Global Economic Outlook 3rd quarter 2011
Policymakers confront reality
The third quarter edition of Deloitte Research’s Global Economic Outlook examines the major areas of uncertainty in the global economy.
The issue unfolds with a look at the Eurozone debt crisis. Specifically, we discuss the causes and various factors related to the crisis. Our focus then turns to the United States where we look at the mechanics and impact of quantitative easing. In our final topical article, we further the debate on whether GDP is an adequate measure of a country’s economic output.
Additionally, this edition of the Global Economic Outlook looks at the evolving recovery, including challenges to growth in affluent markets and the fight against overheating in the emerging world.
Registered site users may also subscribe to be alerted when new issues of the Global Economic Outlook are published. Log in and go to the My Alerts section of your account page and select "Global Economic Outlook" from the alerts list. If you are a new user, please first fill out the registration form.
The Global Economic Outlook report is published quarterly by Deloitte Research in the United States (part of Deloitte Services LP).
|The future of the euro – Part II: Getting it right this time
Endless austerity packages are not sustainable. Finding a long-term solution will include agreeing on a common understanding of fiscal discipline, along with the structures to enforce it.
|QE – What’s in a name?
It’s inconclusive whether the first two rounds of quantitative easing (QE) were a success but there’s already buzz about QE3. If increasing liquidity is the Fed’s aim, there are also a bevy of other measures available.
|GDP Metric – Time for a makeover?
Gross domestic product has long been regarded as the principal measure of economic activity but it overlooks the contribution of non-market activities. There is, however, still no perfect alternative.
|United States: Soft patch or double-dip?
A combination of one-time events has slowed growth. While problems in the housing market and with sovereign debt in Europe are real, the case for growth seems to be more compelling.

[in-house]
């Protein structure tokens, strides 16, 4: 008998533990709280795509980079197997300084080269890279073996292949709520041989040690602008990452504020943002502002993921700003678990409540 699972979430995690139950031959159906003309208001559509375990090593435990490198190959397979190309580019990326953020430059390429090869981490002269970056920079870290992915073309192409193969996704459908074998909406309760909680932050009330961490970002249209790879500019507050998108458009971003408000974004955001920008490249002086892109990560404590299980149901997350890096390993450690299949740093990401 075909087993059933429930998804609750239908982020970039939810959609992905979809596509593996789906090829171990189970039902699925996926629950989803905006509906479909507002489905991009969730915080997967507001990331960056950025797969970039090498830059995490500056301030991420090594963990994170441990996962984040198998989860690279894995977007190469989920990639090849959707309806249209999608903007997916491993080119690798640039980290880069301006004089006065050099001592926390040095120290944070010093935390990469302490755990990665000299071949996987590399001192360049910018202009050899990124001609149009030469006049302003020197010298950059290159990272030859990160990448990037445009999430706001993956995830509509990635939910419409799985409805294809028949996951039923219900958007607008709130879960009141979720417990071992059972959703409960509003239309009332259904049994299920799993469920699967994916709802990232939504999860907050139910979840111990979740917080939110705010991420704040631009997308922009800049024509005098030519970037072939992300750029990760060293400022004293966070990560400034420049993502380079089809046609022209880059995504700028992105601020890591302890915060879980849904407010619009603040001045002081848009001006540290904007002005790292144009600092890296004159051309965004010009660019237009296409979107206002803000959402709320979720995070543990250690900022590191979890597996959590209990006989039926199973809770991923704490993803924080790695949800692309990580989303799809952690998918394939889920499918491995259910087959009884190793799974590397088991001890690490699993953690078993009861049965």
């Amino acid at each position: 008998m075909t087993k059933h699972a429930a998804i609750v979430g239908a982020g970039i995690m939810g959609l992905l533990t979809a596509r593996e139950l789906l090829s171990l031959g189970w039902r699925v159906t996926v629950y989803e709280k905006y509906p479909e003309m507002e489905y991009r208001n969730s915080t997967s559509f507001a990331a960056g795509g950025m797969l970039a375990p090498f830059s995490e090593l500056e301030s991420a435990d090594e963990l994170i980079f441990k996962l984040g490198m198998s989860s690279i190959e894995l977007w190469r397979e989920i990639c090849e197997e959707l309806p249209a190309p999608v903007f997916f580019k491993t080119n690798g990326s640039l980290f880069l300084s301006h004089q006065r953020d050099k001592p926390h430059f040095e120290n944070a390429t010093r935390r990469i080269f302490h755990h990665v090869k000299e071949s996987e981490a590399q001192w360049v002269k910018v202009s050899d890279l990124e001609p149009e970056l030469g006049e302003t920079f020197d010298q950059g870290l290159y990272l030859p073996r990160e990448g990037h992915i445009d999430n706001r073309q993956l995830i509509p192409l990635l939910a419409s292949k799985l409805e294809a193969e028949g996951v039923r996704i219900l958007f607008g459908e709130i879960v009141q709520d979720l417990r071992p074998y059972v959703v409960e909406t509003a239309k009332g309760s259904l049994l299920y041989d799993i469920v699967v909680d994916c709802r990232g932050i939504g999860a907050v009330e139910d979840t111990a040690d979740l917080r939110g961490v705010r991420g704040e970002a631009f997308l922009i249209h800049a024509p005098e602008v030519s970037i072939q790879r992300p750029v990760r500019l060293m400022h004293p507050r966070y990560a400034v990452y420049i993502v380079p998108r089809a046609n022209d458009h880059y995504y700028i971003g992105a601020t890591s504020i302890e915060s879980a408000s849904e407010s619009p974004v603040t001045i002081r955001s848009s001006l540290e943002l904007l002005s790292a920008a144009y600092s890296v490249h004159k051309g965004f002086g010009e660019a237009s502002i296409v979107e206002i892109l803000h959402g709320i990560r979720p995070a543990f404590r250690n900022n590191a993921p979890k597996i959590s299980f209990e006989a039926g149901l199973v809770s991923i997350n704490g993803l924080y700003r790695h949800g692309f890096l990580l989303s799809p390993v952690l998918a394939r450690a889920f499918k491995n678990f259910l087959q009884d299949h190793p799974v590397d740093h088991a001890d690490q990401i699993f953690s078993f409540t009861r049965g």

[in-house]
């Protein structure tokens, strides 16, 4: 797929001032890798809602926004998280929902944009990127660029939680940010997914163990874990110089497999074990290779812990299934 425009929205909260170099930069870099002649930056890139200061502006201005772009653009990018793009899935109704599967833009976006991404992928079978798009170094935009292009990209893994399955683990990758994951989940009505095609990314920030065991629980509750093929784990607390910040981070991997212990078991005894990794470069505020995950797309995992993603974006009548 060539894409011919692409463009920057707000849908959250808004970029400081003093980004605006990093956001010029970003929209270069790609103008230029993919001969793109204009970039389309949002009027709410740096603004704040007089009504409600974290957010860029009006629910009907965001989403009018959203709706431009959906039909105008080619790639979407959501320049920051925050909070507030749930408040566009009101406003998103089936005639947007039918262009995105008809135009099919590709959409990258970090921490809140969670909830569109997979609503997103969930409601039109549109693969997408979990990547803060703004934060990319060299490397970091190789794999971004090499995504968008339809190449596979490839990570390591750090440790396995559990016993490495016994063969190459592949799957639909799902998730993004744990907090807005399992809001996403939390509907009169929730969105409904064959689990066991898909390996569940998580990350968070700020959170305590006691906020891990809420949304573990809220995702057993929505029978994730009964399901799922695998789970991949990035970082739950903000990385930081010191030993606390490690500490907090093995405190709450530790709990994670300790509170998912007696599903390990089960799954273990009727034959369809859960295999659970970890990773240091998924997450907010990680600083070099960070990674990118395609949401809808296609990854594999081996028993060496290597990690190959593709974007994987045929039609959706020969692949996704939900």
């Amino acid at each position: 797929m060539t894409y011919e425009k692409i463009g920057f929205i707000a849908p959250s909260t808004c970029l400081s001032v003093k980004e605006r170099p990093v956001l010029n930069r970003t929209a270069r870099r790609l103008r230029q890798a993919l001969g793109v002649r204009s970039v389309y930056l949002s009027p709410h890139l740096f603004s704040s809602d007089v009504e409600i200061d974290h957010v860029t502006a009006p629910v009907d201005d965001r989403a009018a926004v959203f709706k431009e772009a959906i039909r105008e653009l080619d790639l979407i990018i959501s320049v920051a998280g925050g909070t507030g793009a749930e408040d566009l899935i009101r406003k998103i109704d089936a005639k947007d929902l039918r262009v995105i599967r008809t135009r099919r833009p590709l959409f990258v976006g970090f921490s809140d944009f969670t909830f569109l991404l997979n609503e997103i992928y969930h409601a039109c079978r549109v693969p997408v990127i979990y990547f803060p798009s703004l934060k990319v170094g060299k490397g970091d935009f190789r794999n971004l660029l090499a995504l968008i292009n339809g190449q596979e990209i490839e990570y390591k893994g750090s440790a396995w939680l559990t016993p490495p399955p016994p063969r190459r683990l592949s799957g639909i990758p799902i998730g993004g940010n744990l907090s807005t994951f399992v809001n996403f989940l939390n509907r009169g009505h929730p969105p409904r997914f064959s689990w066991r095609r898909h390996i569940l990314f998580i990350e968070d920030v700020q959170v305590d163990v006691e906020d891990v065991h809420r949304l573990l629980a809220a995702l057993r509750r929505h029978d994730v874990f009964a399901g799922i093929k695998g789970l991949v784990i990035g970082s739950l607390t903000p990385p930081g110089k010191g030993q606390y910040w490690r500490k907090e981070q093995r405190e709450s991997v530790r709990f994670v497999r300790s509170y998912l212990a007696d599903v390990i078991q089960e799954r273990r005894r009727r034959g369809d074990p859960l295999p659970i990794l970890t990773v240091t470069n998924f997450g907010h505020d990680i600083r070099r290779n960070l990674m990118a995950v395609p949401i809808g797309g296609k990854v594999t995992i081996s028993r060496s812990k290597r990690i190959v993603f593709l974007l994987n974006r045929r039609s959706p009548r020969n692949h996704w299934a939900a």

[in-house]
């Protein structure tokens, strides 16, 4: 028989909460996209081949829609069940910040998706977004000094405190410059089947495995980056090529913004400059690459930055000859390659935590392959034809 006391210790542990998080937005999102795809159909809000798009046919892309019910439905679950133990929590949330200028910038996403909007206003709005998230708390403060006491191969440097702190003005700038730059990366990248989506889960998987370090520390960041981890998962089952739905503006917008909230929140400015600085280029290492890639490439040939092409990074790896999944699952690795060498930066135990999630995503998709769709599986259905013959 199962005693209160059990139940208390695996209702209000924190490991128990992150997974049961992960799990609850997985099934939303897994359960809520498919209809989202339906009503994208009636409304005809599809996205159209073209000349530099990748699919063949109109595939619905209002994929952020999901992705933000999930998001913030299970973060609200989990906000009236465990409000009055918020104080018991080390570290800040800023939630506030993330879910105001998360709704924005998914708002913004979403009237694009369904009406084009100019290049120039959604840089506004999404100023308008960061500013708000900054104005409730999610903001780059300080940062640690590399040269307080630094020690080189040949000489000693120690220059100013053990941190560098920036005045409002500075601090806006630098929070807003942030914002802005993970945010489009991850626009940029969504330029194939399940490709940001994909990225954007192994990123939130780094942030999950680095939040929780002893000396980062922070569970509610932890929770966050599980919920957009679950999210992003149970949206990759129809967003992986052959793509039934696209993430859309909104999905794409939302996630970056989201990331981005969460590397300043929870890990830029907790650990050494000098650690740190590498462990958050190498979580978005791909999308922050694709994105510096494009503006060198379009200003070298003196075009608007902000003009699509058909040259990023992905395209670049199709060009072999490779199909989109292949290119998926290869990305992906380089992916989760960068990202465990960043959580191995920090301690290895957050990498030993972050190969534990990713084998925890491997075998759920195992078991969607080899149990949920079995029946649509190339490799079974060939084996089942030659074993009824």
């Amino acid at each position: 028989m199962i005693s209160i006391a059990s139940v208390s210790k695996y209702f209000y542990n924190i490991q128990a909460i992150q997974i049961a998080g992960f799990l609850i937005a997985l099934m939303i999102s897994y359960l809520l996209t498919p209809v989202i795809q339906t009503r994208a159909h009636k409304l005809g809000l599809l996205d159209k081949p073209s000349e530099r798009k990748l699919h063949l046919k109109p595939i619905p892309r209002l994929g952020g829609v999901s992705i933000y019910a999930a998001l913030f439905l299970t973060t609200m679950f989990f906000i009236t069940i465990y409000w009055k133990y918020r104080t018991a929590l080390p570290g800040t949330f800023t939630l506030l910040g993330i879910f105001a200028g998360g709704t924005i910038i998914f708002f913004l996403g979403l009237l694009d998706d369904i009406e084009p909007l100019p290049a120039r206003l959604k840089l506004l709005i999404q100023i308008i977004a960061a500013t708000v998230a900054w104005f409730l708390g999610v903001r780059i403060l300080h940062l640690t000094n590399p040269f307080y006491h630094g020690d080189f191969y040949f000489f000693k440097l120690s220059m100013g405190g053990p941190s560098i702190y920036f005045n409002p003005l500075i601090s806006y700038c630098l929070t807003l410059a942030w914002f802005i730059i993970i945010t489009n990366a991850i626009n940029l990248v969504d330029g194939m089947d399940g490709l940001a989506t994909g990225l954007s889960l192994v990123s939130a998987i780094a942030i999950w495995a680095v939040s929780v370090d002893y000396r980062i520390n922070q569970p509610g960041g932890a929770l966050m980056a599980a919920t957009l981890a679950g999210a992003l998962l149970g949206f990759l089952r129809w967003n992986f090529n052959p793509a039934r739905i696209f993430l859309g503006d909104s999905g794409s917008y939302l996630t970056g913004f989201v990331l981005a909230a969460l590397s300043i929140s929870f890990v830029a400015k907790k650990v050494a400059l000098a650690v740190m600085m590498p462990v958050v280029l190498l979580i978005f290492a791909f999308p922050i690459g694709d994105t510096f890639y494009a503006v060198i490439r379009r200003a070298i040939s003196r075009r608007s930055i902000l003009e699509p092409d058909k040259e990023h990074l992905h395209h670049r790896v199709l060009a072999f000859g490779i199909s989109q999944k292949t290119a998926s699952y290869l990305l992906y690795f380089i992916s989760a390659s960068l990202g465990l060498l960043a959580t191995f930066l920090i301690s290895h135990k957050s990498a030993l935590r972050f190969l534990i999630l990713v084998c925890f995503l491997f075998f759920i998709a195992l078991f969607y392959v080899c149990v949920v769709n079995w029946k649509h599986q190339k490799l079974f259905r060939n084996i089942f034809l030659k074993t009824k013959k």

|China: Tradeoffs continue
Recent actions by policymakers suggest that the fight against inflation may be taking precedence over currency concerns. The government aims to increase consumer spending in order for the consumer to eventually drive economic growth.
|Eurozone: Economic recovery starts to falter
There is still a deep divide between the Eurozone’s relatively strong core nations and those at the periphery which are not exhibiting strong growth, but overall, the momentum is slowing throughout.
|United Kingdom: Inflation headwinds
While recent softness in the UK economy could be seen as part of a global phenomenon, high inflation is still cause for concern. Despite sluggish growth, the private sector continues to add jobs.
|Japan: Finding a silver lining
Growth will likely be strong in 2011 but there are a few factors that could throw sand in the wheels of economic activity. The pace of restoring electricity and a heavy dependence on exports pose downside risks.
|Brazil: Rise in the real
Brazil’s currency value and the path of its fiscal policy are the biggest challenges for future growth. A higher valued real has also made the country an attractive destination for global capital.
|Russia: The BRIC outlier
The fight against relatively high inflation and the impact of the price of oil are big concerns for Russia’s policymakers. The question is, what direction will oil prices go?
|India: It takes two hands to clap
Elevated oil prices and government expenditures are likely to keep the fiscal deficit high. The central bank stressed that it is willing to sacrifice growth to rein in inflation.
|Turkey: More positive than negative
Turkey weathered the recession much better than some of its peers. Looking ahead, policy measures to boost savings and reduce the country’s reliance on foreign funds could augur well in the long run.
Previous issues of the Global Economic Outlook are available here.